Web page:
PURSUIT CURVE

 Curve studied by Leonardo da Vinci and Pierre Bouguer in 1732, and by Du Boisaymé in 1811. Other name: dog curve.

 Vectorial differential equation: , that translates into the differential system: , or .

 The notion of pursuit curve refers to the trajectory of a moving point M (the dog or the chasing plane) the movement of which is, at every instant, oriented in the direction of another moving point M0 (the hare, or the chased plane), the trajectory of which is called escape curve. In general, movements of M and M0 are considered to be uniform, with speeds V and V0 = kV. Given the trajectory of M0, the trajectory of M is defined in this case by the fact that (MM0 ) is tangent at M to its trajectory, and the curvilinear abscissa of M is proportional to that of M0: .

As one might expect, the dog catches the hare with certainty if and only if it runs faster than it (k < 1). When the two speeds are equal, then the distance between the dog and the hare tends to a constant a, and the curve of the dog tends to become the tractory of that of the hare with a leash of length a.

I) Simplest case: the escape curve is linear.

The hare describes Oy at speed V, and the dog chases it at speed V/k.

 If the coordinates of the dog are (x, y), then the data translates into the equations: which provide the differential equation of the trajectory of the dog: , i.e. If the dog is at A with coordinates (a, b) when the hare is at O, then the first integral is: where  with and we get the curve with equation: with  if k ¹ 1 and  if k = 1 and the kinematic equation is given by: if  k ¹ 1   if k = 1.

The curve is algebraic iff k is rational: if k = p/q with p and q coprime, then the degree is 2p when k > 1 and p + q when k < 1.

In particular, when k = 1/2, we get a half-Tschirnhausen cubic (complete equation: ).

The dog catches the hare iff k < 1, and it catches it at (0, b - f(a)), i.e.  if b = 0.
To find out the distance travelled, see: did.mat.uni-bayreuth.de/geonet/beispiele/verfolgung/Isometriesatz.html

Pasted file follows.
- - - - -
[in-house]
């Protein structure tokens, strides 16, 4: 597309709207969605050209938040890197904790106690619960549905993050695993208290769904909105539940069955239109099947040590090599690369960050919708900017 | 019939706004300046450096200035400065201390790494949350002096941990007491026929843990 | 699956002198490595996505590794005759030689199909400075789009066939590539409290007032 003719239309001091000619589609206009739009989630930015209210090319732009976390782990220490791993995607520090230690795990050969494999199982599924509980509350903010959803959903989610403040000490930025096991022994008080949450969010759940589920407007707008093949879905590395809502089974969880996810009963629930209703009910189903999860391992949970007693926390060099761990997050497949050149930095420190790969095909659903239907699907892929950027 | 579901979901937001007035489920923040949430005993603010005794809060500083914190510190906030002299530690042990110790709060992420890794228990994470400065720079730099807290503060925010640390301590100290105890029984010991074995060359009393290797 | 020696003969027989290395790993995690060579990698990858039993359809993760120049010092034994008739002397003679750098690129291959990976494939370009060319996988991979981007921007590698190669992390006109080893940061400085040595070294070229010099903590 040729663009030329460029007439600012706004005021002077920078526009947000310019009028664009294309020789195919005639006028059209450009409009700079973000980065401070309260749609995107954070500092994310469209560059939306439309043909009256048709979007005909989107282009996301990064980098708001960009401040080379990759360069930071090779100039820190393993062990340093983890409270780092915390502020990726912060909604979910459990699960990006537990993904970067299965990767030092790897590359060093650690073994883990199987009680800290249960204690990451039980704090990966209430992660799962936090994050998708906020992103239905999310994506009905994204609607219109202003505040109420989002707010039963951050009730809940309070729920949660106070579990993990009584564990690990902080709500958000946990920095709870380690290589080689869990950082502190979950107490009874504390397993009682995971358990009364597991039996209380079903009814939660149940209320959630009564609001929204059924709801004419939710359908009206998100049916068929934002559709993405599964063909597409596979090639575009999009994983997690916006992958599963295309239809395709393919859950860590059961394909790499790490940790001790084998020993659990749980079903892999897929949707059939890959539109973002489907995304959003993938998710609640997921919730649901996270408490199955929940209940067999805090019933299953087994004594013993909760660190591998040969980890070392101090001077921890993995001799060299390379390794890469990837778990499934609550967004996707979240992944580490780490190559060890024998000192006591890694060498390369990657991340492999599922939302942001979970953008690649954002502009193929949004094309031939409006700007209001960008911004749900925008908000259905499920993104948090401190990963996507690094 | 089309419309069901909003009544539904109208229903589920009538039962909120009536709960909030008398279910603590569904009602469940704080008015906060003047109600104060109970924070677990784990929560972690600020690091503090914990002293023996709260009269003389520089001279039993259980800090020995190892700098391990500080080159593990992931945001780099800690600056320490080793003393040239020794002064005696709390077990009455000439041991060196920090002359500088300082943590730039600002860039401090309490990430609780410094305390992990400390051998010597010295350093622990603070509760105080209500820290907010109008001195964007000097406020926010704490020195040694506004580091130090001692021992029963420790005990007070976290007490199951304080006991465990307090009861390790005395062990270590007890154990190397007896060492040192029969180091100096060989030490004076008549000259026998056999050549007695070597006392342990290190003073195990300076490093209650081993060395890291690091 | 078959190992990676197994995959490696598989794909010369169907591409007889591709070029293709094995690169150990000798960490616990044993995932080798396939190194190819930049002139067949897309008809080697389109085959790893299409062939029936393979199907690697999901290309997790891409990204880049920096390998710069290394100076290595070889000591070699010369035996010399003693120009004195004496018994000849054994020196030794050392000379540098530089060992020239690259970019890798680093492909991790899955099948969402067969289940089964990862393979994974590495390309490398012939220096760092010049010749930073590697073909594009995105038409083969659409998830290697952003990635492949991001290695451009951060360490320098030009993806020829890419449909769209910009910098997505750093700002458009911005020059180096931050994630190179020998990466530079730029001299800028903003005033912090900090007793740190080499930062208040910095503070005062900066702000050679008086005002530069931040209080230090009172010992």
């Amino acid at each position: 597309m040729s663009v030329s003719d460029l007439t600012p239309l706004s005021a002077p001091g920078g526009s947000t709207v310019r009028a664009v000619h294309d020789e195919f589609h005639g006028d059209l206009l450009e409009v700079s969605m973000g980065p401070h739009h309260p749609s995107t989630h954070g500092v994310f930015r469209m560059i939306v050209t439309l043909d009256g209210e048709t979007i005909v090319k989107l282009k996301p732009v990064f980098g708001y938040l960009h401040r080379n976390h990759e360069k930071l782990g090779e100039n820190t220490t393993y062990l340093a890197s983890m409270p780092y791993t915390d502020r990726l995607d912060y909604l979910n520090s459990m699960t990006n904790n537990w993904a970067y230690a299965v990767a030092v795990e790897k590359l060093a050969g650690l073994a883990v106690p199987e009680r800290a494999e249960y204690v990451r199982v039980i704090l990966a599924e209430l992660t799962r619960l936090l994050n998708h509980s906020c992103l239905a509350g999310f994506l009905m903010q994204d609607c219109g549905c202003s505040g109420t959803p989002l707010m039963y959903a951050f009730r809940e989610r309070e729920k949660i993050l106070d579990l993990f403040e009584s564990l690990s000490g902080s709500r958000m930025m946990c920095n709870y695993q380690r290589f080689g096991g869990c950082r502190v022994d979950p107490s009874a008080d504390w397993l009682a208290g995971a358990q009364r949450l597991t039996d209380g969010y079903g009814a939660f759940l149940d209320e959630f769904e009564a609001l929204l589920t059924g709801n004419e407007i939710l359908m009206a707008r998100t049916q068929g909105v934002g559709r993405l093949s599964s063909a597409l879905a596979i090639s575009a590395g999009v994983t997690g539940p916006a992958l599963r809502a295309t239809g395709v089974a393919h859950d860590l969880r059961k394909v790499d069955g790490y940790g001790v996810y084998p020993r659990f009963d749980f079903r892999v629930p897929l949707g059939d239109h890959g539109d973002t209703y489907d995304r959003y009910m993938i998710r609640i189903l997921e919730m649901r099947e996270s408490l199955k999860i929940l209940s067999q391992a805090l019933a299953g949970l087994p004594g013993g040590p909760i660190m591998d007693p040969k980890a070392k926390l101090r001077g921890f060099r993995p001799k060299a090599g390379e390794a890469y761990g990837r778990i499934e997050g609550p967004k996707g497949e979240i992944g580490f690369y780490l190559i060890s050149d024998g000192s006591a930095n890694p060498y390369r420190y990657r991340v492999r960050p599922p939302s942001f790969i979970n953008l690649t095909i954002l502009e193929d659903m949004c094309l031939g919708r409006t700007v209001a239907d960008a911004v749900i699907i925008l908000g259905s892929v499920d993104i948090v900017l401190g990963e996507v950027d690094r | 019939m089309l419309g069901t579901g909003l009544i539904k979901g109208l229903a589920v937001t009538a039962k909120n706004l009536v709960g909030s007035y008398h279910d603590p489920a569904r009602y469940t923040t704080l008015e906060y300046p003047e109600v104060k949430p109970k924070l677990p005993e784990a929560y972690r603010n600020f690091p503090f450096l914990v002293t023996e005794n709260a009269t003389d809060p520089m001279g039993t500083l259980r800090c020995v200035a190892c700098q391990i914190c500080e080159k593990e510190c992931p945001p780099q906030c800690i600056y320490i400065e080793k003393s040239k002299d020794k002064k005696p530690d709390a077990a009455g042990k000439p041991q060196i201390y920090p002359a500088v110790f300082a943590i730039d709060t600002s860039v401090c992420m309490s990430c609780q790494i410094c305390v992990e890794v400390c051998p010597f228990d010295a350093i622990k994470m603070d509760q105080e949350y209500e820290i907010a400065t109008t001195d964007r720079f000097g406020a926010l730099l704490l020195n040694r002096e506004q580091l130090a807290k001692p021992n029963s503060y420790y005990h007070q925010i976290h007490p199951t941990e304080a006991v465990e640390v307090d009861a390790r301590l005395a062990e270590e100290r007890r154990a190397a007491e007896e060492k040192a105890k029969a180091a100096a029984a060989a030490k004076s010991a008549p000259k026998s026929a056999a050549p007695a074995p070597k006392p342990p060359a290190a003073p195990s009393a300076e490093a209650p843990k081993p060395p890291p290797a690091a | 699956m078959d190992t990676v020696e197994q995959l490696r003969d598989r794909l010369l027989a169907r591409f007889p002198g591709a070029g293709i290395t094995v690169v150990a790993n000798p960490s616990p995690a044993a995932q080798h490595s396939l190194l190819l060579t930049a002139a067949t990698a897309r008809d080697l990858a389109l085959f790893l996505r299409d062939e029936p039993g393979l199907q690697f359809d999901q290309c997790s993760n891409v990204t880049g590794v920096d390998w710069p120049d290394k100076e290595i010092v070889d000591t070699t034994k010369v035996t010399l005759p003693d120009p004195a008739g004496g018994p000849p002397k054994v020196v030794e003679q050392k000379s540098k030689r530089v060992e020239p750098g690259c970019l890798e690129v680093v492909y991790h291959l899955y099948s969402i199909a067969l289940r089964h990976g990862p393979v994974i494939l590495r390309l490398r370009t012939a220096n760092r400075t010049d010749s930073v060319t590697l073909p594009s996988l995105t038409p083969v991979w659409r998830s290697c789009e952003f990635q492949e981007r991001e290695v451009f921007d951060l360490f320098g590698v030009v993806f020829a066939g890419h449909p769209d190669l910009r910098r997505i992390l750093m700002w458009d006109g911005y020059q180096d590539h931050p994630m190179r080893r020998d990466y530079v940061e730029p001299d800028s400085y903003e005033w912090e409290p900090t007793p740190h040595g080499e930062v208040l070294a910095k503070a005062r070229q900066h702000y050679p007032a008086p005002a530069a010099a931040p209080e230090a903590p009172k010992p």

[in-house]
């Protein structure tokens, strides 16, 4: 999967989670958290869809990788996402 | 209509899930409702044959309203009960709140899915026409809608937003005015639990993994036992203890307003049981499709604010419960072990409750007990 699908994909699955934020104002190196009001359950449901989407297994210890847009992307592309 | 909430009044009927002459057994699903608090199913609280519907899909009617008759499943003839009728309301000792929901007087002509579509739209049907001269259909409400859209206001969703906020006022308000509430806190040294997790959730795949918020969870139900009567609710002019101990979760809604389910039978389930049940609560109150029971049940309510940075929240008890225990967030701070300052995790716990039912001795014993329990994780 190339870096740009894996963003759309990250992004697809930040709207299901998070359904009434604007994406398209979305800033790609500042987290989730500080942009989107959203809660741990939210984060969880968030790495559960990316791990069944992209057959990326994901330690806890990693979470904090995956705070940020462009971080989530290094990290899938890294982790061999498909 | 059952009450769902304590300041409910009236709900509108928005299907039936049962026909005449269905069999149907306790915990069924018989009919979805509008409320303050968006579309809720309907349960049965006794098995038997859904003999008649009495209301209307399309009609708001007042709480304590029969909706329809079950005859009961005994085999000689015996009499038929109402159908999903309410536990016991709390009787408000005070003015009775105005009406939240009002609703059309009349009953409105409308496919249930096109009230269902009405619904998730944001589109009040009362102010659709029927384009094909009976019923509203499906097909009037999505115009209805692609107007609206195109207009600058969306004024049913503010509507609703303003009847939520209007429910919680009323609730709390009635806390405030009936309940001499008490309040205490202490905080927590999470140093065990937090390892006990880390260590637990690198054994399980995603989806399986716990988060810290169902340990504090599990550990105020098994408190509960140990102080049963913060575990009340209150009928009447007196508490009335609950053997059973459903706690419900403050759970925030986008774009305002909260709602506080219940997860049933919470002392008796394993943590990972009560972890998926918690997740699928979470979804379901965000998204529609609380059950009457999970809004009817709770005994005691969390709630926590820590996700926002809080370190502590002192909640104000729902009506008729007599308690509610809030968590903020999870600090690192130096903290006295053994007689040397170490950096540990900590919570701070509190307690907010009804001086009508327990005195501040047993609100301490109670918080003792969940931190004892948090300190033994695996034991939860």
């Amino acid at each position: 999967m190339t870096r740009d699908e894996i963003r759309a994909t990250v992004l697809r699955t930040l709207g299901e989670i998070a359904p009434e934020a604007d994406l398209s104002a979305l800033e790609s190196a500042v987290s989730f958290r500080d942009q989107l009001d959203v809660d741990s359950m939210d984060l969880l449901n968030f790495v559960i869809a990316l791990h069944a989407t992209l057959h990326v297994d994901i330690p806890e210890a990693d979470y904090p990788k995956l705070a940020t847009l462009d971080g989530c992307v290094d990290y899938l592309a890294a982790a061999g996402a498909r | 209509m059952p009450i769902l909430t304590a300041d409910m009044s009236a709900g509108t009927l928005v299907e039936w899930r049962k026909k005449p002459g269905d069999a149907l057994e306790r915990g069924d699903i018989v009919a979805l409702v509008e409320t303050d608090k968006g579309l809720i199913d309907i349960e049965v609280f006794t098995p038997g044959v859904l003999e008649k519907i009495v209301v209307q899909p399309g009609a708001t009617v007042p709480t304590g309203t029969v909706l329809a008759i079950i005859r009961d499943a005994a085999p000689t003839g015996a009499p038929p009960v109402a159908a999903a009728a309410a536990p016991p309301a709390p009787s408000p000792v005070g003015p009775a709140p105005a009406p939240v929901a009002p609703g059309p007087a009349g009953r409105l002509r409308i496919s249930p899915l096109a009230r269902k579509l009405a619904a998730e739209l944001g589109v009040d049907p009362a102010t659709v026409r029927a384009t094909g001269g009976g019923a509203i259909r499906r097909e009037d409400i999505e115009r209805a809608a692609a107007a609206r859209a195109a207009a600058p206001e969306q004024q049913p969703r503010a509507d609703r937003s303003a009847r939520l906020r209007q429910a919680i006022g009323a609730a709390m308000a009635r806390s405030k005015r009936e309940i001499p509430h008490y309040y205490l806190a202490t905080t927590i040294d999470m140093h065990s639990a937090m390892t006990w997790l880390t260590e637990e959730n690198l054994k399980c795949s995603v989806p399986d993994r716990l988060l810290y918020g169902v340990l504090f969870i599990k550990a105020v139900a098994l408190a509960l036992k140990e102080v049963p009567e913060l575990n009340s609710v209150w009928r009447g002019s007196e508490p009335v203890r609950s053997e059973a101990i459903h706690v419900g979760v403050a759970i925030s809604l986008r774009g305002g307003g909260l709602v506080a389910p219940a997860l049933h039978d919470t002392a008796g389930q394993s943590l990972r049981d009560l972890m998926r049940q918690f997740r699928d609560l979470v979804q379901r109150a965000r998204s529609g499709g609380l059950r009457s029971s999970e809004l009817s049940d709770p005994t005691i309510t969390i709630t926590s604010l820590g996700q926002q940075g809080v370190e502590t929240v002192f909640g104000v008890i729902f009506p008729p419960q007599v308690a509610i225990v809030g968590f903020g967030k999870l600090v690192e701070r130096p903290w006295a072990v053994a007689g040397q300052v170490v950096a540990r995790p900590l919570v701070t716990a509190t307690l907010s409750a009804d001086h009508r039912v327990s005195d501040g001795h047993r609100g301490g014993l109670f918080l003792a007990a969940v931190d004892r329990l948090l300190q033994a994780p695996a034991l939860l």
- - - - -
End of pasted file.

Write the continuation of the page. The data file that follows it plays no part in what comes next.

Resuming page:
When k = 1, the distance between the dog and the hare goes to a constant, equal to c/2.

 in red: the dog runs faster than the hare: it catches it. in green: it runs as fast: no catch possible, and in blue, even less... The dog has the same speed as the hare: their distance goes to a constant.

Note that if the dog were intelligent and ran in a straight line with anticipation, it could catch the hare iff (for b > 0) and therefore could always catch it if it ran just as fast.

 The dog curve for  is the caustic by reflection for vertical incident rays of the generalised parabola  with ; opposite, the case k = 2 (cubical parabola). In the case k = 1, the dog curve is the caustic by reflection for vertical incident rays of a logarithmic curve.

See also the anallagmatic spirals, which are the wheels associated to these pursuit curves.

II) Case of a circular escape curve (that is said to have been solved only in 1921).
For the circle with centre O and radius R, we get the differential system:  that enables us to trace the curves thanks to some software.

The dog catches up with its master again iff k < 1; when k = 1, the distance dog-master goes to 0, but it does not catch up with them; and when k ³ 1, the curve has the circle with centre O and radius R/k as an asymptotic circle, and the distance dog-master goes to .

 Vdog = 2 Vmaster: the dog catches up with the master. Vdog = Vmaster: the dog catches up with the master... at infinity. Vdog = 1/2 Vmaster: the distance from the dog to the master goes to  and it ends up turning around a circle with radius R/2.

VARIATION (based on an idea of Alain Esculier): the speed of the dog is no longer proportional to that of the master, but to their distance.

 Vectorial differential equation: , that translates into the differential system: . Equations of motion for the dog: .

I) Linear escape curve

 For a master (vt, 0), equations of motion for a dog passing by (0, b): (a = v/k). Trajectory of the dog: . The speed of the dog goes to that of the master, and their distance goes to v/k.

II) Circular escape curve.

 For a master , equations of motion for a dog passing by (0, 0): . The trajectory of the dog has the the circle with centre O and radius  as its asymptote, its speed goes to , and its distance to the master goes to .

A generalisation consists in considering the pursuit curves when the velocity vector of the dog forms a constant angle with the line that joins it to the master; the simplest case is that where the master does not move: the dog follows a logarithmic spiral.
The case of a right angle is studied at Duporcq curve.

See other examples on this page.

One can also consider 3D pursuit curves, and study pursuit systems.

For other curves travelled on by dogs, see the swimming dog curve (dog swimming against the current towards its master on the bank) or the conchoid (dog constantly pulling on its leash in the direction of a fixed point).
Compare to the shadowing curve.

© Robert FERRÉOL 2017